Peter Sagan's appeal against his disqualification from the Tour de France has been dismissed by the Court of Arbitration for Sport.

World champion Sagan and his Bora-Hansgrohe team called for his reinstatement two days after he left the race.

But CAS ruled the decision taken on Tuesday evening, after Sagan was sent home accused of causing the stage four crash which saw Mark Cavendish suffer a broken shoulder blade, should stand.

A statement from CAS on Thursday read: "Court of Arbitration for Sport (CAS) rejects urgent application for provisional measures filed by Peter Sagan and Denk Pro Cycling.

"Peter Sagan remains disqualified from the 2017 Tour de France."

Sagan had initially been docked 30 seconds before the race jury reviewed the footage and upgraded his punishment, ending his bid to win the Tour's points classification for a record-equalling sixth straight year.

As he left the team hotel in Vittel on Wednesday morning Sagan said he disagreed with the verdict but had no choice but to accept it. His team, however, took a different path.

The German-registered squad said the UCI commissaires had failed to follow their own rules as they did not speak to Sagan prior to issuing the punishment.

A statement on Thursday said: "The team and Peter Sagan would like to reiterate their position that Peter Sagan did not cause, let alone deliberately, the fall of Mark Cavendish on the last 200m of the fourth stage on July 4, 2017. Peter Sagan stayed on his line and could not see Mark Cavendish on the right side.

"Although the UCI cycling regulations provide unambiguously that it is mandatory to hear a rider before any disciplinary decision is taken (Rule 12.2.006: 'The commissaires panel may judge the matter only if the offending party has had a chance to defend his point of view [...]'), Peter Sagan has not been given an opportunity to explain to the 'commissaires panel' his point of view.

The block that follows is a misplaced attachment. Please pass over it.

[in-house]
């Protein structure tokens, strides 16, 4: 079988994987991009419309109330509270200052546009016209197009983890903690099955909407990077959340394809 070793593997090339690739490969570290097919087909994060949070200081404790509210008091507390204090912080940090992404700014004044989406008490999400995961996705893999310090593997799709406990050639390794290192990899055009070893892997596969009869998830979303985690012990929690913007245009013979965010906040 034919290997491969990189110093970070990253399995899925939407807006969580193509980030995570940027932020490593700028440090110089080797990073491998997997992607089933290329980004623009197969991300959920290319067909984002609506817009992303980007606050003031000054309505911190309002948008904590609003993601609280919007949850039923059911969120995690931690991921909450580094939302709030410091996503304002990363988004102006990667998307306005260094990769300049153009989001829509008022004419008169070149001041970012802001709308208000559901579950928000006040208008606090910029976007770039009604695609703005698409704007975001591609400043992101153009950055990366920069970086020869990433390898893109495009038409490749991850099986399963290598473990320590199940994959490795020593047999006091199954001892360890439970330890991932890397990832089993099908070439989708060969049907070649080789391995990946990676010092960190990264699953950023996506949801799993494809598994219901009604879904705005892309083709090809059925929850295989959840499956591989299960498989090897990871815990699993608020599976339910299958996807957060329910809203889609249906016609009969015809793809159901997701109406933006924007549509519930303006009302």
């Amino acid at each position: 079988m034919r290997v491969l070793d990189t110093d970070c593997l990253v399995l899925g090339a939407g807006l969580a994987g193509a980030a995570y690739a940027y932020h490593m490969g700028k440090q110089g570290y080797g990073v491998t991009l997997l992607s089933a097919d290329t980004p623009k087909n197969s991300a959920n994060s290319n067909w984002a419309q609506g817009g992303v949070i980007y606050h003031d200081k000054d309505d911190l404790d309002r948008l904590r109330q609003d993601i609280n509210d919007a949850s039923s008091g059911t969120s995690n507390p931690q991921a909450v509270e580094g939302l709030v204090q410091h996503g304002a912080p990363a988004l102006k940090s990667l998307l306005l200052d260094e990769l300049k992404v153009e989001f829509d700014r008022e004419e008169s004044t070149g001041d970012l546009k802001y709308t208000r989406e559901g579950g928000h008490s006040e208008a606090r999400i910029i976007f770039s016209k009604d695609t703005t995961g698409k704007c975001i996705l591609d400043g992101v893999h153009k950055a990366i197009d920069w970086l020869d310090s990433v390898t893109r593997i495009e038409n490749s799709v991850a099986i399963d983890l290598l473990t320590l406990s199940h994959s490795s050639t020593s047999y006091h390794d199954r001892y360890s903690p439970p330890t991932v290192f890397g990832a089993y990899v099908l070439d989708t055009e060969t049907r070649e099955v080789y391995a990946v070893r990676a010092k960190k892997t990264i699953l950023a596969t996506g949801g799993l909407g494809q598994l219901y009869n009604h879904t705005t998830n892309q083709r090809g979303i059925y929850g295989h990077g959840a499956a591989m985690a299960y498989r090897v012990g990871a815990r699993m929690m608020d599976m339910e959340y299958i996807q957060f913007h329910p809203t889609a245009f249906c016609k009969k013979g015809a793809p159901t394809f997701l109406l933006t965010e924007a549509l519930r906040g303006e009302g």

"If the motion to suspend, on which the CAS will have to decide now, is granted, Peter Sagan will immediately re-engage in the Tour and, together with the team BORA-hansgrohe, compete for a successful Tour de France 2017."

Although Sagan travelled home to Monaco on Wednesday, the team continued to line up his bike outside their team bus each morning alongside those of his remaining team-mates.

Even if CAS had ruled in his favour it would have been implausible that Sagan could be allowed to rejoin the race having missed two stages.

Meanwhile, Marcel Kittel [above] burst through to win a bunch sprint at the end of the sixth stage of the Tour de France on Thursday.

The powerful German sprinter looked to be struggling as the leaders roared towards the finish in Troyes but ended up winning the sprint comfortably for his 11th Tour stage victory.

The Quick Step rider, who also won the second stage, crossed the line in front of Frenchman Arnaud Demare and fierce rival Andre Greipel. BMC's Nicolas Roche of Ireland finished 37th (he's 21nd in the general classification), while his cousin Dan Martin - Kittel's team-mate - was 52nd and remains fourth overall.

Race leader Chris Froome finished safely in the pack.